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The Future of Housing

Homes and communities must become 'all-age' friendly

Home Matters Re-Defining Home: A Design Challenge Winners, Courtesy DeOld Andersen Architects

Courtesy DeOld Andersen Architects

Home Matters Re-Defining Home: A Design Challenge Winners

En español | A recent report by AARP Foundation and the Harvard Joint Center of Housing Studies found that nearly 20 million older adults live in unaffordable and unsafe housing. Twenty million households are paying over 30 percent of their income on housing, and almost 10 million households are paying over 50 percent. Plus, only 1 percent of all housing stock in the U.S. has the recommended universal design features — such as a step-free entry, multiple countertop heights, wide doorways, lever faucets and a curbless shower with a handheld adjustable showerhead. With 10,000 people turning 65 each day for the next 15 years, the situation is only going to get worse unless we do something to change it.

That's why, last month, AARP and AARP Foundation joined with Atlantic LIVE and the U.S. Department of Housing and Urban Development to convene a two-day summit on the future of housing. We brought together experts from a wide array of industries to address the challenges of creating homes and neighborhoods that meet the needs of people of all ages.

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Nearly 9 of 10 people age 65 and older want to remain in their homes and communities as they get older. But far too often, their communities and their homes don't fit them anymore. Instead of being a place that makes them feel safe, secure and comfortable, just the opposite happens. Their homes and communities become barriers to remaining independent and engaged in society. There is a lack of housing with basic features that support aging. There are not enough options that would allow them to downsize but stay in their neighborhoods. And there is a lack of affordable housing as well as access to services that can help a community serve people of all ages, incomes and abilities.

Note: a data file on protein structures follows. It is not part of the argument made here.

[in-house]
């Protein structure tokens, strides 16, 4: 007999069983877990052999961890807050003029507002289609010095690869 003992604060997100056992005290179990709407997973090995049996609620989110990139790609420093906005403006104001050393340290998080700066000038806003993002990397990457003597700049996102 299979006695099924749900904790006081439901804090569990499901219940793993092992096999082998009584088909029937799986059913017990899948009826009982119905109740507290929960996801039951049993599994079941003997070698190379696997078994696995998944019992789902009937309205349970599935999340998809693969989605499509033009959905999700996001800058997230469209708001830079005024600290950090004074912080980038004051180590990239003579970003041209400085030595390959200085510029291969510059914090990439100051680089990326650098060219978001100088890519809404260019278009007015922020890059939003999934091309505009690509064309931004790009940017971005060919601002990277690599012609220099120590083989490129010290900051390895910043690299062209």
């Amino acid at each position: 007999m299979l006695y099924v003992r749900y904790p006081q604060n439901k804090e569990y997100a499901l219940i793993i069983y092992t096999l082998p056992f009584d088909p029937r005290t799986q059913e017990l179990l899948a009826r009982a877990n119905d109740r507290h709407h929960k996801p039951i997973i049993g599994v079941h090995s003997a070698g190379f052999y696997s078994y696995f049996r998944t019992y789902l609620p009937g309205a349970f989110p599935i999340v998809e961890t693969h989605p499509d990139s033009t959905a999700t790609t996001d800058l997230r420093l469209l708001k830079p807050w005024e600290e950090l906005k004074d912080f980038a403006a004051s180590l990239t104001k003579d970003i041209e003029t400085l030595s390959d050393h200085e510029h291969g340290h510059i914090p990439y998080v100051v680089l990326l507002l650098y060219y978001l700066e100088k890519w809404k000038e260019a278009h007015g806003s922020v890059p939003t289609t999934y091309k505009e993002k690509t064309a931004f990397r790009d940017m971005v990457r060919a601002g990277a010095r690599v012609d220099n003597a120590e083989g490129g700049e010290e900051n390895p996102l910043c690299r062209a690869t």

This often forces people into making changes they don't want to make. We hear this all the time — "I'm getting older, and it's harder for me to get up and down the stairs. I guess I'll have to move. I hate to because I love my neighborhood. All my friends are here. But what choice do I have?"


Video: Housing for Tomorrow Jo Ann Jenkins with AARP Media Editorial Director Myrna Blyth.

We want people to understand that they do have a choice. Instead of blaming our age, maybe we just need to change the environment. Retrofit our houses to make them work for us. Take steps to make our communities more age-friendly — not "old-age friendly" but "all-age friendly."

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One of our goals at AARP is to spark new solutions that make communities more livable — not just for older people, but for people of all ages. We convened the Future of Housing summit to spark those new solutions. And to take it a step further, we have also announced two competitions designed to seek out promising ideas and create new opportunities to turn those ideas into action. The first is Re-defining Home: Home Today, Home Tomorrow. With support from AARP Foundation, AARP, Wells Fargo Housing Foundation and Home Matters, this competition challenges the housing industry to find the most innovative, cost-effective solutions that will allow people to stay in their homes throughout their lives. Once we have the winning design, we'll use it to rebuild a home for a family to live in as they age.

The second competition is the 2016 Aging in Place $50K Challenge. We will award $50,000 to the competitor with the most innovative solution that helps low-income people 50 and older continue to age in their homes.

I believe that technology, innovation and collaboration can help us create a future of housing that will bring us new choices and new ways to live engaged, purposeful and meaningful lives as we age. But we need a new focus, not just on senior housing, but housing for an entire lifetime, housing for all generations and all income levels that allows us to live comfortably in good health, go where we want to go safely and remain active and engaged in society. And we must all work together to achieve it.

Jo Ann Jenkins is CEO of AARP.